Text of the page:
First-time weekly claims for unemployment benefits jumped to 240,000 for the week ended November 19, according to data released Wednesday by the Department of Labor. That’s a sharp increase of 17,000 from the previous week’s upwardly revised tally of 222,000, and surpasses economists’ expectations of 225,000.
It’s the highest weekly total since August 13, according to Labor Department data.
Continuing claims, which count people who have filed for jobless aid for at least two weeks in a row, rose to 1.55 million for the week ending November 12, notching an eight-month high.
The number of unemployment claims have been hovering near historic lows due to a labor market that has remained considerably tight, even as workers flooded back after the end of pandemic-era lockdowns.
But that could be changing – and in short order: Large companies, notably some of the biggest names in tech, have started conducting mass layoffs.
Yet, those layoffs aren’t necessarily reflected in last week’s claims, as many of the tech industry’s workers are covered by severance payments, said Eugenio Alemán, chief economist for Raymond James. Alemán said he’s looking for signs of a broad-based increase in claims from other industries, in which workers aren’t typically covered by severance payments.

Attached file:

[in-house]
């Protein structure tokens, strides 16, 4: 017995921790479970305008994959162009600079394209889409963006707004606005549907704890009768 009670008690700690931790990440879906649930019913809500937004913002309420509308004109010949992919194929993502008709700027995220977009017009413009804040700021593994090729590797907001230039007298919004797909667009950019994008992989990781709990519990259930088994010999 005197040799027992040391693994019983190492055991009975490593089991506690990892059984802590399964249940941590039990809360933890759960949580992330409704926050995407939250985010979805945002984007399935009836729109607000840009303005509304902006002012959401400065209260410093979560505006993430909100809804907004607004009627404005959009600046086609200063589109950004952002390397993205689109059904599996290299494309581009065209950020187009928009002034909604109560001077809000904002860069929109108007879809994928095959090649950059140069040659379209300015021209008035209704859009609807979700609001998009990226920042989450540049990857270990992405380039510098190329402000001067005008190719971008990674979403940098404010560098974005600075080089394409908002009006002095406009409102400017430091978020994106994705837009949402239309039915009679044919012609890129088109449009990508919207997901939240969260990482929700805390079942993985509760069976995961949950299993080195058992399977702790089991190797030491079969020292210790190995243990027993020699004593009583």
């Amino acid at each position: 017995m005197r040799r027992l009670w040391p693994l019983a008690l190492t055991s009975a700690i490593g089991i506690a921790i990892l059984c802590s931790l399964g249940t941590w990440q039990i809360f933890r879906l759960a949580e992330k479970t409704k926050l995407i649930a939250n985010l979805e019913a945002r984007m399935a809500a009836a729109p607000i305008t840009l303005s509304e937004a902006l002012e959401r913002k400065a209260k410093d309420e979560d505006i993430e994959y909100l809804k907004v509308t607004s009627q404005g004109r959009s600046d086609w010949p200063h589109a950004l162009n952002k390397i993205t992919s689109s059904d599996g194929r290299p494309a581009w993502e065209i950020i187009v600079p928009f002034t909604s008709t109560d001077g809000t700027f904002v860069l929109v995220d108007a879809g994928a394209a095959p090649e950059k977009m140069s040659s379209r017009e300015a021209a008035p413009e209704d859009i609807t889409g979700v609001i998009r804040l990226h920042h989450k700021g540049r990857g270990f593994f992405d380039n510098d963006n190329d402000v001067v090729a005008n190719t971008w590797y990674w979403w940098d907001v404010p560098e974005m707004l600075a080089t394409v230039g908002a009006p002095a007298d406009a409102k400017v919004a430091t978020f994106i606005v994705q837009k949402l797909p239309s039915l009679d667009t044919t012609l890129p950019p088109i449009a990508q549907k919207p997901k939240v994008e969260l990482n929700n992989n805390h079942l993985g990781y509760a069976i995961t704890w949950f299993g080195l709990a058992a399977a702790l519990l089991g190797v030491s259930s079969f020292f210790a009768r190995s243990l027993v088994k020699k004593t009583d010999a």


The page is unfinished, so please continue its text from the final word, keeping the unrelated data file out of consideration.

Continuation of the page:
“And that is still not happening today,” he said.
Weekly jobless claims are volatile – especially around the holidays – and frequently revised, economists for Oxford Economics wrote in a note Wednesday.
“Therefore, we don’t read too much into the larger-than-anticipated drop in claims,” they wrote.
On average, weekly initial jobless claims have been below 215,000 this year. And while the 240,000 in claims for last week is an increase from that average, it is still below the 250,000 weekly claims consistent with a good economy and far below the 300,000-plus consistent with recession, Mark Zandi, chief economist for Moody’s analytics, wrote via email to CNN Business.
“I view the increase in layoffs from the prism of ‘bad news is good news,’ ” he wrote. “That is, layoffs are awful for those losing their jobs, but it does mean the job market is cooling off, which is critical to getting inflation back down and forestalling more aggressive interest rates hikes by the Federal Reserve.”
Zandi said he expects to see more layoffs as we head into the new year “as large companies in more industries begin to pare back their payrolls.”